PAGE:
Turkey, which had previously given priority to the West, suddenly turned to the Middle East. By supporting the Muslim Brotherhood-affiliated political currents in Egypt, Syria, Tunisia, Libya and even Palestine, it sought to establish itself in the Middle East and, on the other hand, considered its political-economic model a suitable model for The Arab countries of the Middle East that either their political systems had been changed or their political systems were prone to change or were changing.
This policy of Turkey caused tensions in its relations with other countries in the region. Support for the Muslim Brotherhood placed Turkey against countries such as the United Arab Emirates, Saudi Arabia and the Egyptian army, which have historically been considered as hostile to the Muslim Brotherhood. Also, supporting the Palestinian Brotherhood and giving them an office in Ankara and taking critical positions against the Zionist regime, intensified tension in relations between Turkey and the Zionist regime. In addition, Turkey’s efforts for the Muslim Brotherhood to seize power in Syria had caused great concern for the Zionist regime.
At first, Erdogan’s government was very happy with the victory of the Brotherhood in countries such as Egypt, and along with the Qatari government, continued to fully support the Brotherhood in the region. But the fall of Egyptian President Mohamed Morsi, a leading member of Egypt’s Muslim Brotherhood, which was met with an immediate response from the UAE and Saudi Arabia, provoked strong opposition from Turkey. Turkey called the new Egyptian government led by al-Sisi a coup government and refused to recognize it.
Following the weakening of the position of the Muslim Brotherhood in Egypt, especially after the 2013 military coup, the Palestinian Brotherhood was also weakened. In Syria, meanwhile, Turkish-backed currents were gradually weakened with the Syrian government re-establishing sovereignty over the country. Therefore, Turkey, which was previously in an offensive position, was in a defensive position after the mentioned developments, which culminated in a failed coup against Erdogan and the siege of Qatar by some Arab states bordering the Persian Gulf with the support of Egypt. With the victory of Joe Biden in the US elections, which was strongly critical of Erdogan’s approach, Turkey became more and more defensive and even weak.
This situation forced Turkey to change its policies. In fact, on the one hand, the Turkish government did not have good relations internationally with Europe and the United States, and at the regional level, it did not have good relations with governments such as Egypt, the UAE, Saudi Arabia and the Zionist regime, and on the other hand it was under economic pressure. Therefore, Turkey changed its policy with a pragmatic approach. That is to say, at the international level, it cautiously sided with NATO against Russia’s invasion of Ukraine, and at the regional level, it began a policy of normalizing relations with regional governments.
Turkey’s new policy, especially at the regional level, has several serious consequences:
First, the Muslim Brotherhood in the region has lost and is losing one of its main regional supporters. While the leaders of the Brotherhood movement in Egypt are sentenced to severe punishments such as execution and life imprisonment, the Palestinian Brotherhood movements face the acceptance of the Zionist regime by some Arab regimes, and the Brotherhood movement in Syria is in a position of weakness. The new Turkish policy will be a bitter incident for the Muslim Brotherhood. In fact, lack of regional support can plunge the Brotherhood into a political coma for years.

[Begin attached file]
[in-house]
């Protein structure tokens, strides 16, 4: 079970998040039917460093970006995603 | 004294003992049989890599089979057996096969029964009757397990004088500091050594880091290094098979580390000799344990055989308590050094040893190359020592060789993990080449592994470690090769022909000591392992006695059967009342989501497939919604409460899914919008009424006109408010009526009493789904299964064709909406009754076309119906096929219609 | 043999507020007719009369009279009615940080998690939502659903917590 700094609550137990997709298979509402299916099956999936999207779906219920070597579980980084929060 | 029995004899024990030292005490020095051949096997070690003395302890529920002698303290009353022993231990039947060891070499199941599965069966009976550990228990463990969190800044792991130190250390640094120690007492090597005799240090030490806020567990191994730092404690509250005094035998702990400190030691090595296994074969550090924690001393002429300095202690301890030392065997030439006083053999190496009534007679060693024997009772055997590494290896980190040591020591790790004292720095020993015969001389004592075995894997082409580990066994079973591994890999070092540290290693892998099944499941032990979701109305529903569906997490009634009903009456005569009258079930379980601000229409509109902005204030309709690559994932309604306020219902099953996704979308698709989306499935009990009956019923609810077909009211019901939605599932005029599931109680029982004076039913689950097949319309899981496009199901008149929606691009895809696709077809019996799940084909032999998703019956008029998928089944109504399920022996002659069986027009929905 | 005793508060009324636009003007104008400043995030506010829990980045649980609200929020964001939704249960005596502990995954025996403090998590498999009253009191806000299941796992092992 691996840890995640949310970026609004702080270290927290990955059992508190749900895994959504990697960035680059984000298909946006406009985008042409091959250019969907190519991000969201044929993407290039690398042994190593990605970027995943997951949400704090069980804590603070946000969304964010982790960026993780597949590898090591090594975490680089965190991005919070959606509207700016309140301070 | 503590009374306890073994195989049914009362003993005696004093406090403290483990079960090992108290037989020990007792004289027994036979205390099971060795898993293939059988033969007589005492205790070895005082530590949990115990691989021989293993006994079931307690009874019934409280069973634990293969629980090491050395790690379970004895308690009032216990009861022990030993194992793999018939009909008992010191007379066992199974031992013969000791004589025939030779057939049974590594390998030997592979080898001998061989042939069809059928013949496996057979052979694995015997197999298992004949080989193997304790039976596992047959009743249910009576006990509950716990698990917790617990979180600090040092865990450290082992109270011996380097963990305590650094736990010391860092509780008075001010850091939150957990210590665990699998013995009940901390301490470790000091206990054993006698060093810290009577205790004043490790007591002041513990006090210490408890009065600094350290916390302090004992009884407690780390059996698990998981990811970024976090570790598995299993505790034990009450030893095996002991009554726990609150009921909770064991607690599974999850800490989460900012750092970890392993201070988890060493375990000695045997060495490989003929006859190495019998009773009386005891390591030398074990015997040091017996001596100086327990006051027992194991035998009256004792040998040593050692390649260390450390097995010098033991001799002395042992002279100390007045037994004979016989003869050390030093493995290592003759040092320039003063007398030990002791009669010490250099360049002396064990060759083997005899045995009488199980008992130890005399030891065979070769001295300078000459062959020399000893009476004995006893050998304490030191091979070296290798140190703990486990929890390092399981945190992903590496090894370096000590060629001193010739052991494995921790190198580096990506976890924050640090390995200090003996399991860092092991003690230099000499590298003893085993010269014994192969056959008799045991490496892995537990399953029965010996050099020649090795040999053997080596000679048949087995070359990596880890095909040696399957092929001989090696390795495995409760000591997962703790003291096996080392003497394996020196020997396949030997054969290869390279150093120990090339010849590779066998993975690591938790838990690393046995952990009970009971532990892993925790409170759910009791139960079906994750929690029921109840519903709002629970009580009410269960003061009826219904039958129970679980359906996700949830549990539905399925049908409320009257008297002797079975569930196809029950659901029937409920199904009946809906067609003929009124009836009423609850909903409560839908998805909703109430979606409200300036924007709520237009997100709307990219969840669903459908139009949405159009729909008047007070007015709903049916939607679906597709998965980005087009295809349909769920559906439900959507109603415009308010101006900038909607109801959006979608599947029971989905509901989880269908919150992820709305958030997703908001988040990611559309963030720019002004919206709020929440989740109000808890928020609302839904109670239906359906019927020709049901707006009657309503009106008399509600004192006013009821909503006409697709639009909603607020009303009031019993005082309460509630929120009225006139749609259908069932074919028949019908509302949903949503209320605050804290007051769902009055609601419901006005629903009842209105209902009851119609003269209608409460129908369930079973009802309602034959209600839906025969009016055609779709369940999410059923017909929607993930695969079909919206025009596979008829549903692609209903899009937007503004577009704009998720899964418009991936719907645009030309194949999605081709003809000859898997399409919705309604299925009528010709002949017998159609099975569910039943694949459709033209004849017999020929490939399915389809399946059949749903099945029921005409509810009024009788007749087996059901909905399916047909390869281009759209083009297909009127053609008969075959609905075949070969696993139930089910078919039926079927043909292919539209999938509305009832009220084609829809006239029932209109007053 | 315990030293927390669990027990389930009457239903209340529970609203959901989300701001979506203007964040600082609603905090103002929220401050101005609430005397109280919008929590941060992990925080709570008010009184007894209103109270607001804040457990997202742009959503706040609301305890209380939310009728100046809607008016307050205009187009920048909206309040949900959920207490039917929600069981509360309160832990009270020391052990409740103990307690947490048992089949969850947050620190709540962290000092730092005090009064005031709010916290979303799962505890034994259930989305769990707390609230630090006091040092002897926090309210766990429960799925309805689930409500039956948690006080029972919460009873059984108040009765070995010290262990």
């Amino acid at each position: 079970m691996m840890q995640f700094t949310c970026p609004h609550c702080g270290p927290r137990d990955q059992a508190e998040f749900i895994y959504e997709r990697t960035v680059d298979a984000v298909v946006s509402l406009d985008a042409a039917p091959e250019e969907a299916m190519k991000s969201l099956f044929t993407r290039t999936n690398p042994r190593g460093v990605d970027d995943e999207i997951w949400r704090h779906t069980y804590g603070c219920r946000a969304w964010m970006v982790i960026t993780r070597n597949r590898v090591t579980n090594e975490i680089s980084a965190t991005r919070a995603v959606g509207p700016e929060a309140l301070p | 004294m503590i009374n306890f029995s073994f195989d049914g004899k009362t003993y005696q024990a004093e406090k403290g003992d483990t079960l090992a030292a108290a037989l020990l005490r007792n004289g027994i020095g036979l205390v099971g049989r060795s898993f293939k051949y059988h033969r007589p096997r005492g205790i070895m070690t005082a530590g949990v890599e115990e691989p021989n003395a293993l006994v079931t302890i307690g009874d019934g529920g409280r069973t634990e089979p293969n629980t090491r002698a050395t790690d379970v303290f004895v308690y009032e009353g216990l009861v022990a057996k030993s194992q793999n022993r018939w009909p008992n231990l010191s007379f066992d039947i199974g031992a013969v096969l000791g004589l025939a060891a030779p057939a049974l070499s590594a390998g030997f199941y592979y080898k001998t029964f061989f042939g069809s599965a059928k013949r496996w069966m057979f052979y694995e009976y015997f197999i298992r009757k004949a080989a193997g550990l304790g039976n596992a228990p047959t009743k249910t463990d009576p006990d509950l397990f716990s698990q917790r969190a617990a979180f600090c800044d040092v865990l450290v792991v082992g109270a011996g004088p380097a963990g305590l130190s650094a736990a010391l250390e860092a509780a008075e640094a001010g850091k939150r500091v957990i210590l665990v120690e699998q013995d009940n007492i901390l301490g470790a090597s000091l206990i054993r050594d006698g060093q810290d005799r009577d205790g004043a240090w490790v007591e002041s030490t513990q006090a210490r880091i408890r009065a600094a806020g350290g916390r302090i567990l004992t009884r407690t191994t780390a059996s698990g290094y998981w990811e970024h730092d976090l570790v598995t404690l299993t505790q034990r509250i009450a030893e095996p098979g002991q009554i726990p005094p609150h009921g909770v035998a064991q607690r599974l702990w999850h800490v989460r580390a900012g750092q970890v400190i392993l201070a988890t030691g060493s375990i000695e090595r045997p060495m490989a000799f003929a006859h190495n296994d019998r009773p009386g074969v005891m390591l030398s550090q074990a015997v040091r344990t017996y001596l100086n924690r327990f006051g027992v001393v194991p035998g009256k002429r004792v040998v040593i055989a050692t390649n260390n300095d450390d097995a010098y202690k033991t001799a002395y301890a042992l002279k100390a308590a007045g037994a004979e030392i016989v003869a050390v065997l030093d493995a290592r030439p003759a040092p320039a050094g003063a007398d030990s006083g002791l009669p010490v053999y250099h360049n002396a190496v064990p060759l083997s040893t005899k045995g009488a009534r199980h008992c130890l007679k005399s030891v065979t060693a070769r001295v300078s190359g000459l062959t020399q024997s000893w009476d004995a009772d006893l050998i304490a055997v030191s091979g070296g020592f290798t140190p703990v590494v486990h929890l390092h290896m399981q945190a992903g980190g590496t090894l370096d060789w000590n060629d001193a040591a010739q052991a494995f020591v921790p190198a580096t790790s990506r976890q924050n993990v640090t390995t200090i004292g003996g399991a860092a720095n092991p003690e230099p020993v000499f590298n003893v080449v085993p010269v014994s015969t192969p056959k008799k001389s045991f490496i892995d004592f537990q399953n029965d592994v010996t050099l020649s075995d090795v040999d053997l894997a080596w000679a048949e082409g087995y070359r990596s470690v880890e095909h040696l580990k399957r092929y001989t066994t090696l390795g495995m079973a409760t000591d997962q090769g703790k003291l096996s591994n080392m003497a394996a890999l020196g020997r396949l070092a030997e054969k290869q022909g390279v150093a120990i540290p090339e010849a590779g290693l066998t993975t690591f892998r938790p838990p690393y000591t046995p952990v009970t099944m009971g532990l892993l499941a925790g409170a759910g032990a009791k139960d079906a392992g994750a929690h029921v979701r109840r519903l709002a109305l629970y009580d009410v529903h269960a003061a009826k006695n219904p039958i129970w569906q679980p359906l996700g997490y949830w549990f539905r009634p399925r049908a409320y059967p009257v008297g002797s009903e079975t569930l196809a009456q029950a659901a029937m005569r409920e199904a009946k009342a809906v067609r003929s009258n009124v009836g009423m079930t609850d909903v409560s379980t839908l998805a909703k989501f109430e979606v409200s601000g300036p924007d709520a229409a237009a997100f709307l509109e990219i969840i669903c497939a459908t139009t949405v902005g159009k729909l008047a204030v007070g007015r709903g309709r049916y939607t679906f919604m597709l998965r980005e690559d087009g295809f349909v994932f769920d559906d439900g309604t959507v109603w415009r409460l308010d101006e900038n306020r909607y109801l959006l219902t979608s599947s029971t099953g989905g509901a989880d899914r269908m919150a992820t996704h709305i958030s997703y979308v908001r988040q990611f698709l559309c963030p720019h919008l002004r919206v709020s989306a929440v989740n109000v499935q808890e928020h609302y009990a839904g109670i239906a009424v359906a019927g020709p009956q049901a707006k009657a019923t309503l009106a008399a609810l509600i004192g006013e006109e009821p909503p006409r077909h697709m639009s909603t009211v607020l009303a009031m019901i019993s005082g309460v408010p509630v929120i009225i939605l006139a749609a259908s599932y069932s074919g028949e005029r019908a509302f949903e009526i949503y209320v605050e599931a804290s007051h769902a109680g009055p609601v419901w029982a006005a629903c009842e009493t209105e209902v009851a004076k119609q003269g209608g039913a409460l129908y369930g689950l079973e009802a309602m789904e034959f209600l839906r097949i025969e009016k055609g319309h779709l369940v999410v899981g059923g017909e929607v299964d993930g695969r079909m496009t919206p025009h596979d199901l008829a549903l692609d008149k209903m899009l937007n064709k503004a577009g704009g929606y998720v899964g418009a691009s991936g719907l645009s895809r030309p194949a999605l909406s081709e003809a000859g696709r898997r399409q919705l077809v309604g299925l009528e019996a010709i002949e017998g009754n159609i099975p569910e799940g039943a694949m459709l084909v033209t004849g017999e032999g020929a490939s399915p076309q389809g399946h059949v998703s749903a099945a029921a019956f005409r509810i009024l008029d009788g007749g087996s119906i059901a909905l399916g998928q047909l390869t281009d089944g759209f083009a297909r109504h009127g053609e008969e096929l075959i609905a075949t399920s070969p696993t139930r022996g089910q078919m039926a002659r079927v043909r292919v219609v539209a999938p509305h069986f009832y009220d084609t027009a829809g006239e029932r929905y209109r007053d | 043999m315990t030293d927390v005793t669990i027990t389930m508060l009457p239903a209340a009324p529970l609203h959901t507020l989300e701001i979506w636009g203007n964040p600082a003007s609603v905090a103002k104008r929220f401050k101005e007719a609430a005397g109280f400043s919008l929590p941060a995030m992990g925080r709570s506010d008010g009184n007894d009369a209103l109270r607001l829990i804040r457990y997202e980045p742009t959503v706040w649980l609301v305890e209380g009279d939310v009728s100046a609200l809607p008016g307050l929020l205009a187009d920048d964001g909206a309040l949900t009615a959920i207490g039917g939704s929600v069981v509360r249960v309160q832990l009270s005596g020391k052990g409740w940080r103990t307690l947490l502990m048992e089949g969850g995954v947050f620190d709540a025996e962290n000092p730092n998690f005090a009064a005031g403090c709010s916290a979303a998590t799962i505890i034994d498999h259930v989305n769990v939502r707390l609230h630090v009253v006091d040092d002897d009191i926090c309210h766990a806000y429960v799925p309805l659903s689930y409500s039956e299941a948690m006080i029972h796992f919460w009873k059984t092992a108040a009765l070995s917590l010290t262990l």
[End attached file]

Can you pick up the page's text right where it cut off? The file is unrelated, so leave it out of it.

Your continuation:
Second, it is possible that the political-military situation in the Arab countries involved in the internal crisis will move towards relative stability. Turkey’s lack or reduction of support for the Brotherhood in the region discourages them from continuing their struggle against the relevant political systems.
Third, it is possible that in the light of normalization of Zionist regime-Turkey and Turkey-Egypt relations, Ankara will try to normalize Arab-Zionist regime and possibly Palestinian-Zionist regime relations in order to gain a foothold in the region and even in the United States.
Fourth, in the light of the normalizations that have taken place, Turkey may enter into cooperative arrangements with those that have entered the process of normalization of relations. For example, Murat Mercan, the Turkish ambassador to the United States, said about the recent normalizations in Turkish relations that the Zionist regime and Turkey can jointly cooperate against “terrorism and malicious countries”.
Fifth, Turkey, by turning away from supporting the Brotherhood in the region in order to facilitate normalization of relations with some countries in the region, Qatar, as another supporter of the movement in the region, may adjust its position towards them.
In conclusion, it should be said that one of the most important reasons for the US Democrats’ opposition to Turkey is Ankara’s regional policies, especially in support of the Brotherhood, which, in the light of normalization developments with some governments in the region, can also put Washington-Ankara relationship on the path of improvement. Thus, Turkey’s recent move, which is in a way acknowledgment of the failure of past policies or a retreat from it, brings Turkey closer to the United States internationally and, at the regional level, strengthens the current that seeks to normalize relations with the Zionist regime. In other words, it can be concluded that the new approach of the Turkish government in the region is a step towards securing the interests of the Zionist regime and ignoring the Palestinian cause.